It's early, and there's always time to make a late-season surge, but these guys have tried everything in the last year. They have the pitching talent and they have the offensive talent; they just can't seem to figure out how to win games.
Better luck next year.
Sergio Garcia's meltdown was bad enough. Jean Van de Velde's meltdown was that, multiplied by a billion.
At the British Open in 1999, the French golfer held the lead and needed a six on the par-4 18th hole—a six!—in order to win. He needed a double-bogey to win and he couldn't do it.
Instead, Van de Velde triple-bogeyed the final hole to give it all away. He hit one shot off the bleachers, one into the water and one into the trap. His collapse forced a three-way playoff, and Paul Lawrie ended up with the victory.
Directly or indirectly, Alex Rodriguez was the cause of a lot of anguish during the 2004 MLB season, particularly in the playoffs.
Ever since he tried to fight Jason Varitek during a critical Red Sox-Yankees series right before the trade deadline, he had a target on his back. He was brought in to be New York's missing piece, and the Yankees needed him to be exactly that in the playoffs that year. They needed him to deliver. They needed him to withstand the pressure.
A-Rod did none of those things.
Keeping up with his less-than-desirable postseason reputation, A-Rod hit .258 in the ALCS against the hated Red Sox with just two homers and five RBIs. Plus, there was his horrific base-running gaffe in Game 6 that pretty much solidified the fact that Red Sox would have all the momentum for the remainder of the series.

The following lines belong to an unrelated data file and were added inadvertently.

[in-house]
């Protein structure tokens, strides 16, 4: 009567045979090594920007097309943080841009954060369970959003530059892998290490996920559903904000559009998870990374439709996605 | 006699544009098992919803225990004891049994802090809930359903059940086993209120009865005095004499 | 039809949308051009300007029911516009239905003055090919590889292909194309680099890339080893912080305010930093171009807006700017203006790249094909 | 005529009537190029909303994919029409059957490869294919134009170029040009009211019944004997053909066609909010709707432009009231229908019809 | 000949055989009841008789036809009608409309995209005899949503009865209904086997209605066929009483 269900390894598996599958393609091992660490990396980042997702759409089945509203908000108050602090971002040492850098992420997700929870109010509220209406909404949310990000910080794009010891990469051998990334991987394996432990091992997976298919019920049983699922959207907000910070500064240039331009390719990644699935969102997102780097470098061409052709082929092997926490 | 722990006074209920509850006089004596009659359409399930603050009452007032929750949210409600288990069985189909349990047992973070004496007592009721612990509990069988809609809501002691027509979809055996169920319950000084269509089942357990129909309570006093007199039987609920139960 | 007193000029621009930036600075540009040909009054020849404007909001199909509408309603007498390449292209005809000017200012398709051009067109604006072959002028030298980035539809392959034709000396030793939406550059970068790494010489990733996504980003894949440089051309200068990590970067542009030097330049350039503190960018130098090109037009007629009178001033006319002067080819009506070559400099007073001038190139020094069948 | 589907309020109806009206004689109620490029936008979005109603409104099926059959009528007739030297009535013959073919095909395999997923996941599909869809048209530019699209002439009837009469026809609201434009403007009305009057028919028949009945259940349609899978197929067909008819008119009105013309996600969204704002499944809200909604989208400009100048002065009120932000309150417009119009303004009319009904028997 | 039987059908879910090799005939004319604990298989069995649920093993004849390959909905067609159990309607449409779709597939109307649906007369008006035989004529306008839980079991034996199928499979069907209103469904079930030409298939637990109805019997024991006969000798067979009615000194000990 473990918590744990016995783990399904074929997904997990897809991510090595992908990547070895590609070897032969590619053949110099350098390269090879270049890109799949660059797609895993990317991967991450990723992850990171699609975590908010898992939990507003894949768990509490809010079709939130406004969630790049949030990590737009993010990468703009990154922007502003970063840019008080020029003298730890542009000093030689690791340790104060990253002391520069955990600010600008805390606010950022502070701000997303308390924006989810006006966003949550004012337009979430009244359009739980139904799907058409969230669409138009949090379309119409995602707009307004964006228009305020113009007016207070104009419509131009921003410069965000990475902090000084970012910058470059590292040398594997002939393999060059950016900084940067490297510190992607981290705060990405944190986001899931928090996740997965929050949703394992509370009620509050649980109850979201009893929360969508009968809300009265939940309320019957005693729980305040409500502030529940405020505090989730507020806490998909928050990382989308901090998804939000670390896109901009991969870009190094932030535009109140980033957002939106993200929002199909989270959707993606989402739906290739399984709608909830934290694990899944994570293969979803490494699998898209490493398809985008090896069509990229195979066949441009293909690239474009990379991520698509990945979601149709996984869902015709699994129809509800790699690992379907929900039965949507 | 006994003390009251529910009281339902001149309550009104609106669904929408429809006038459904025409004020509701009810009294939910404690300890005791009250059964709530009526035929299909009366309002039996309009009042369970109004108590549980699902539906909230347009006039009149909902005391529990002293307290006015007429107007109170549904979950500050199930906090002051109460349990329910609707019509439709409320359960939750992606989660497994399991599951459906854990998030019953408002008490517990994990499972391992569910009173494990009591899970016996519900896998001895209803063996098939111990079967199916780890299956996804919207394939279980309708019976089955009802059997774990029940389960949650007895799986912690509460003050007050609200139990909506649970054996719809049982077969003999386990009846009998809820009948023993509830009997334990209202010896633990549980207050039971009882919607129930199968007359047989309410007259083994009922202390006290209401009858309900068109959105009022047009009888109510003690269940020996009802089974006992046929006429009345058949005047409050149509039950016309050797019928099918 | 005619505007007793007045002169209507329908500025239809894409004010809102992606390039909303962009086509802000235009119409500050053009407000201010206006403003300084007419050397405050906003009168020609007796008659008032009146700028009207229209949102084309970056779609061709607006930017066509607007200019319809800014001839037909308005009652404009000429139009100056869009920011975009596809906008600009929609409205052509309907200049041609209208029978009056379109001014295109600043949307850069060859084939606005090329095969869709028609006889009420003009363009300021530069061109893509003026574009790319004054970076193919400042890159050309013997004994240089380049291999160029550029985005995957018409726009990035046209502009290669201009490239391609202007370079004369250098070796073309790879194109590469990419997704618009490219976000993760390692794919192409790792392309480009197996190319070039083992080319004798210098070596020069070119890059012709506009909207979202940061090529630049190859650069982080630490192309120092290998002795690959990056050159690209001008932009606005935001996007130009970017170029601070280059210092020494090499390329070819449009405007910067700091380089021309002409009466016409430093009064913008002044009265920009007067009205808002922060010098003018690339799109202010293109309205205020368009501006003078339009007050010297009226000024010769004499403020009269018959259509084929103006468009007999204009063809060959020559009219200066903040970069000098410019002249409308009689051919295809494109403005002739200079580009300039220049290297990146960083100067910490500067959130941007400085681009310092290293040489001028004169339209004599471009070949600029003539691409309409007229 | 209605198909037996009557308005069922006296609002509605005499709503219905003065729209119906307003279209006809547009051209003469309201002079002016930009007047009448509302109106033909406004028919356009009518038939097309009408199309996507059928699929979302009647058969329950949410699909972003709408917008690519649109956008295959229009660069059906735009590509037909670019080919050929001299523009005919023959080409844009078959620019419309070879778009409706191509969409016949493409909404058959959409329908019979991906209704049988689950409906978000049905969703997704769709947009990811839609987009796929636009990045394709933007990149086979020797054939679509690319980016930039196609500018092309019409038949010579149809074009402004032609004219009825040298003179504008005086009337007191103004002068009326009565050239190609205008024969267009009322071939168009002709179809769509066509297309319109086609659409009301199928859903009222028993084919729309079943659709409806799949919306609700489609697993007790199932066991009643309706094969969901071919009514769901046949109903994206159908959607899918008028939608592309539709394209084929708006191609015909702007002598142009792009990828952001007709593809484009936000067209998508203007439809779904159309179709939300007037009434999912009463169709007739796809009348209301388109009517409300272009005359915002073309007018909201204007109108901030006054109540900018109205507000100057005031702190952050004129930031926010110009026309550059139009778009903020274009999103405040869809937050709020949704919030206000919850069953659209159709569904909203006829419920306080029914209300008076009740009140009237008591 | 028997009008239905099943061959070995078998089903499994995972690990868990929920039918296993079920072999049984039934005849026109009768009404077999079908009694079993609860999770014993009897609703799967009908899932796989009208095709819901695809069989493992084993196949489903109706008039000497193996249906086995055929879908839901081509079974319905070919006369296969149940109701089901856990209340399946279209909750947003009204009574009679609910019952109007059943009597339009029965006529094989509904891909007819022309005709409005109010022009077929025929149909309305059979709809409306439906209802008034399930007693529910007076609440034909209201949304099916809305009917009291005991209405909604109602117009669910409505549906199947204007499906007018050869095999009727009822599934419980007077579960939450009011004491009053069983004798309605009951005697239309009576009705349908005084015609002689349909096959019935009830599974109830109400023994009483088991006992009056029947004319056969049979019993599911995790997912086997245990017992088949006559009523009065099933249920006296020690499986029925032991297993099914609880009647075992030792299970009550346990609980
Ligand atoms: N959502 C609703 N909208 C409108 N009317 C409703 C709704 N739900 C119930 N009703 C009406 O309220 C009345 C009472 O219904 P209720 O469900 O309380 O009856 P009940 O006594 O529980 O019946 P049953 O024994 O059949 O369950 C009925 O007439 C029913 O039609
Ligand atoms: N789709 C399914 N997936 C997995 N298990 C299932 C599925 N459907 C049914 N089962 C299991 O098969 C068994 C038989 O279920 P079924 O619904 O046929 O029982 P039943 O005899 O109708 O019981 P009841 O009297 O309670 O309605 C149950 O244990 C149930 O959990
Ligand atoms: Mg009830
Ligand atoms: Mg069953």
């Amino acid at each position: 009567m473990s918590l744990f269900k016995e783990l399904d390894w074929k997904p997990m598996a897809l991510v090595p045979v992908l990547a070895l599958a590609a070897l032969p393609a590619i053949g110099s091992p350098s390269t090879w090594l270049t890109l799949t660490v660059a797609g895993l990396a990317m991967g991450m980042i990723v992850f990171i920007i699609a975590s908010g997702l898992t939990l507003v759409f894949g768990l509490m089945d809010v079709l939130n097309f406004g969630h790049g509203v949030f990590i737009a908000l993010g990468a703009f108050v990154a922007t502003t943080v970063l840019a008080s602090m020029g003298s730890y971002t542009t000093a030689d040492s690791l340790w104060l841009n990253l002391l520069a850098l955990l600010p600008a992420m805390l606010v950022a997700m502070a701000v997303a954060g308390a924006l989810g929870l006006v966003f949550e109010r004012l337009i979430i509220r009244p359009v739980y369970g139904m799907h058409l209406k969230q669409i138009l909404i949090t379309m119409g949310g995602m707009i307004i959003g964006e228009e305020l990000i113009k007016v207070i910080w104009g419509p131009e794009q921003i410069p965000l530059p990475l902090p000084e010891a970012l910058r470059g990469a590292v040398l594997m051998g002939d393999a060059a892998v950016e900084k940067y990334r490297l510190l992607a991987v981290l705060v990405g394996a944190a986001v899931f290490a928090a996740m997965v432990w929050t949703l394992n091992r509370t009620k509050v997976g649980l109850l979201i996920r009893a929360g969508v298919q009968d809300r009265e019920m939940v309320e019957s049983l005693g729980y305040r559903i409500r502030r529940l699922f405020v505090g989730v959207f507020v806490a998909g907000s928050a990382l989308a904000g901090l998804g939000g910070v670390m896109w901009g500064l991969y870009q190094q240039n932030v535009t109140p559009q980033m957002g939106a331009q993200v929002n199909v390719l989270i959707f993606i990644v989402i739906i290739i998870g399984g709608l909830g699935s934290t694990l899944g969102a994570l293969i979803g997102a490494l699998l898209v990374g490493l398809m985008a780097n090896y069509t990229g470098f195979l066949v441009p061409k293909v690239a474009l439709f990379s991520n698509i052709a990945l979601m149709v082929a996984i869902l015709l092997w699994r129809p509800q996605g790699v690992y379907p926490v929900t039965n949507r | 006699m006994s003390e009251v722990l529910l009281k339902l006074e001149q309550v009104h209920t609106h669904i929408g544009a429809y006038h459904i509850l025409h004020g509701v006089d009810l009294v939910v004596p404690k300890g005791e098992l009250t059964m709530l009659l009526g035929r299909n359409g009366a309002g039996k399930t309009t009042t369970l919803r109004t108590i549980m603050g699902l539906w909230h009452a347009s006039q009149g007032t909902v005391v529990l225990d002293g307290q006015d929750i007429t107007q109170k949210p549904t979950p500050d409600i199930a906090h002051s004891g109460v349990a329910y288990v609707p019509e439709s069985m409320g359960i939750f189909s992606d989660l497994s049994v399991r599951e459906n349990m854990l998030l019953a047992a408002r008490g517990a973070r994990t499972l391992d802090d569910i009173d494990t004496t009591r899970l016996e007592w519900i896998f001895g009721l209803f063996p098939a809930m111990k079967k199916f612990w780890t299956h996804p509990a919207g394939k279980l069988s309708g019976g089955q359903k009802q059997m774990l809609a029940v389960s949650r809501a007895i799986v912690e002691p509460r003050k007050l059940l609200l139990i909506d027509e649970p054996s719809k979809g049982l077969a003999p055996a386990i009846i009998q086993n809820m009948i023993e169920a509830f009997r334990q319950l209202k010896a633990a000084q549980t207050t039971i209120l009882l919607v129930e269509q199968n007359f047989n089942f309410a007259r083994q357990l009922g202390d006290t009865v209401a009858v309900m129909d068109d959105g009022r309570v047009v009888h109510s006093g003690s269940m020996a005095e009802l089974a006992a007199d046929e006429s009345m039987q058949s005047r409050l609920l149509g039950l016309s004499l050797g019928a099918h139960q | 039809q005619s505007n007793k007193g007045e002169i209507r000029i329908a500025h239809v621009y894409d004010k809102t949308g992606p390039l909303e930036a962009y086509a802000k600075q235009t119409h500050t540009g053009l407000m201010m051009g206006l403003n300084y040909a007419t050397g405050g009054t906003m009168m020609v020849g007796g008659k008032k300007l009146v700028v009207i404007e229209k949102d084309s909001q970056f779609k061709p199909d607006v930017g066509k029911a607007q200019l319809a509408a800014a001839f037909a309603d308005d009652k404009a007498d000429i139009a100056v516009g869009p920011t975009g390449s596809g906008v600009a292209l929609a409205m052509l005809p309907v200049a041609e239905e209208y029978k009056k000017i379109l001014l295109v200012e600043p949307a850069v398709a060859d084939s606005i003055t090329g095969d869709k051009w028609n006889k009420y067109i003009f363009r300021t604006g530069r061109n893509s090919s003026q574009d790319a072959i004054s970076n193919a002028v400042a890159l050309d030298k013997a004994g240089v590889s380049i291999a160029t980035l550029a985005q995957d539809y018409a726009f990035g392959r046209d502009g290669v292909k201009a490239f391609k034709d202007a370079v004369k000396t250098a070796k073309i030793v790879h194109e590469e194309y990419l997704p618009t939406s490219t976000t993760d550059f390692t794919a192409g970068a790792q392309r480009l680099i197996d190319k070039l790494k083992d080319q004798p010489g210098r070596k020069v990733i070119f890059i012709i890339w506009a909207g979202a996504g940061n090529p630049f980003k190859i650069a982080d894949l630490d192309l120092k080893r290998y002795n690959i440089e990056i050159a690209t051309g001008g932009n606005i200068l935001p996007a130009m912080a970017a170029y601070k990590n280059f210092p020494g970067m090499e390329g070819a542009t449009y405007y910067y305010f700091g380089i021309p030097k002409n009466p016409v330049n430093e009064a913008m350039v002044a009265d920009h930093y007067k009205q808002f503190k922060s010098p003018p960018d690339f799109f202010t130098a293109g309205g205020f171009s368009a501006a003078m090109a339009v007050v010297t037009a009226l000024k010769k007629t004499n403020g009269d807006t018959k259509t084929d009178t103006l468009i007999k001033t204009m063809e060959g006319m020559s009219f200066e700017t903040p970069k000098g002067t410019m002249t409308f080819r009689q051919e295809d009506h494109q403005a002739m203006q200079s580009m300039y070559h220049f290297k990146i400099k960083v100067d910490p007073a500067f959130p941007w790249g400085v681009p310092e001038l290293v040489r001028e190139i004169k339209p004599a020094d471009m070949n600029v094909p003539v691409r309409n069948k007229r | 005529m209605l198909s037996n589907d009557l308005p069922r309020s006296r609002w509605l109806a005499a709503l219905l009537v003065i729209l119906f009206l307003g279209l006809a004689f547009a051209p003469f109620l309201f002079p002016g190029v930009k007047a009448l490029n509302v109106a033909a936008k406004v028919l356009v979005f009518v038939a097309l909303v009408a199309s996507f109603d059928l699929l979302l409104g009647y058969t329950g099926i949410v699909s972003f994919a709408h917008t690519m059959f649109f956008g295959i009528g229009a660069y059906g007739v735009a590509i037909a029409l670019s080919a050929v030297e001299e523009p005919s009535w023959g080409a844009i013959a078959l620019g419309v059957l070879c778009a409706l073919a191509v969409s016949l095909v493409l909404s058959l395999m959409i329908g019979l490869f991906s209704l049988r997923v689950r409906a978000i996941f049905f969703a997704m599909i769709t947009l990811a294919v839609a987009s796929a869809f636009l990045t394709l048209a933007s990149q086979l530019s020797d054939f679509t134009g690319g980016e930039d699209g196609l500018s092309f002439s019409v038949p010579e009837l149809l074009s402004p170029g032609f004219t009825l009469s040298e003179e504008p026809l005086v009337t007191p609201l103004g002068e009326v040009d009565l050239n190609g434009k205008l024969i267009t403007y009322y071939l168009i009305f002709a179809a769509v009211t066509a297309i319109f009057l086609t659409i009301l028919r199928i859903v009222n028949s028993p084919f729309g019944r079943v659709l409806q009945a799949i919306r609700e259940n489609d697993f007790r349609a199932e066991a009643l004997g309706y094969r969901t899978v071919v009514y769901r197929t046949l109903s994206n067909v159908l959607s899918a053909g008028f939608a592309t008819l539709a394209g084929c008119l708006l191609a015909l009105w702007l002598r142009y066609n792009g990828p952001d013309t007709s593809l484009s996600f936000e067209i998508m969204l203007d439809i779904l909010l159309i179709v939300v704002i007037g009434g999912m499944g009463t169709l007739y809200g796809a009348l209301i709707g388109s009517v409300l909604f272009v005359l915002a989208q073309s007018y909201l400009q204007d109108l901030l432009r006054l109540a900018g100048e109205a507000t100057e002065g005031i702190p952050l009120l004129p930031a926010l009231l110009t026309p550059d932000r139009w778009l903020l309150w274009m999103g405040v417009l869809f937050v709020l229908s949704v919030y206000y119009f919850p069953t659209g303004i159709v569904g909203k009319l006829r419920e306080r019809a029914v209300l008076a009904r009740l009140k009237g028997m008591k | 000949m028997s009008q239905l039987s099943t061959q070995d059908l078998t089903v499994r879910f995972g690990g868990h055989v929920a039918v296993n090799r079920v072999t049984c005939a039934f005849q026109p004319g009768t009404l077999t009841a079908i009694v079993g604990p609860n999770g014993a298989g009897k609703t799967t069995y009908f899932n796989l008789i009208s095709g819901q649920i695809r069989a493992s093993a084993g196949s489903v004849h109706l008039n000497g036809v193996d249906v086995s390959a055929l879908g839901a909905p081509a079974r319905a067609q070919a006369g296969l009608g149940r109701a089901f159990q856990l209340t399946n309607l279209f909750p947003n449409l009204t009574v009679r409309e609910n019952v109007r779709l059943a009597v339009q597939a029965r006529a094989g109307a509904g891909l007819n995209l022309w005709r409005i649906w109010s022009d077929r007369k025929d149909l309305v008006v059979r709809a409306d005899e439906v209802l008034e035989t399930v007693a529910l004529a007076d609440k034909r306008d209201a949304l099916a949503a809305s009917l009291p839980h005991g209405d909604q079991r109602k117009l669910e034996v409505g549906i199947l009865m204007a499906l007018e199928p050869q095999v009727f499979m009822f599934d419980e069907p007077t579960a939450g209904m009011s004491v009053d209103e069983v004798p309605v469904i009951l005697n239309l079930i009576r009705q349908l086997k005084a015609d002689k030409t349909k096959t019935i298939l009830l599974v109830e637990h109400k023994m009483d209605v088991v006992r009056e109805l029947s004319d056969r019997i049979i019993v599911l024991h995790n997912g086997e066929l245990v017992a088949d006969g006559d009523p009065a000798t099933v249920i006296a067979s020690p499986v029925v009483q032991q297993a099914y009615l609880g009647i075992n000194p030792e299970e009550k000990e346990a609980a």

A-Rod should't have called in sick. He should have just stayed in Texas.
Almost every quarterback in the NFL has had a terrible performance here or there, but the most terrible performance of Ryan Leaf's career was downright historic.
The embattled former first-round draft pick did not get off to a good start during his first professional season in 1998. In his third game, the Chargers QB managed a feat that has been unparalleled by anyone else in the sport of football: He managed to finish a game with a 0.0 passer rating.
Leaf went 1-for-15 with a mere four passing yards and three fumbles.
Definitely should've stayed home.
The Spurs were 28.2 seconds away—28.2 seconds—from dispatching the mighty Miami Heat for good. They were 28.2 seconds away from defeating Goliath. They were 28.2 seconds away from earning an NBA championship that everyone was ready to just hand over to LeBron James before the 2012-13 season even began.
But they blew it.
One heroic three-pointer by Ray Allen to force overtime, and the momentum had totally swung back into the Heat's favor. San Antonio led at the half and led at the end of the third quarter but was outscored in the final frame and allowed that one good look to Allen with just over five seconds remaining to blow it.
The loss was a team effort, but no one's effort (or lack thereof) stands out more than that of Manu Ginobili. The 35-year-old guard—who submitted a monster performance in a Game 5 win—apparently had nothing left in the tank for this one, finishing with nine points, three assists, four personal fouls and a game-high eight turnovers.
On their own, either of these guys could be a viable cleanup hitter. If it was 2007.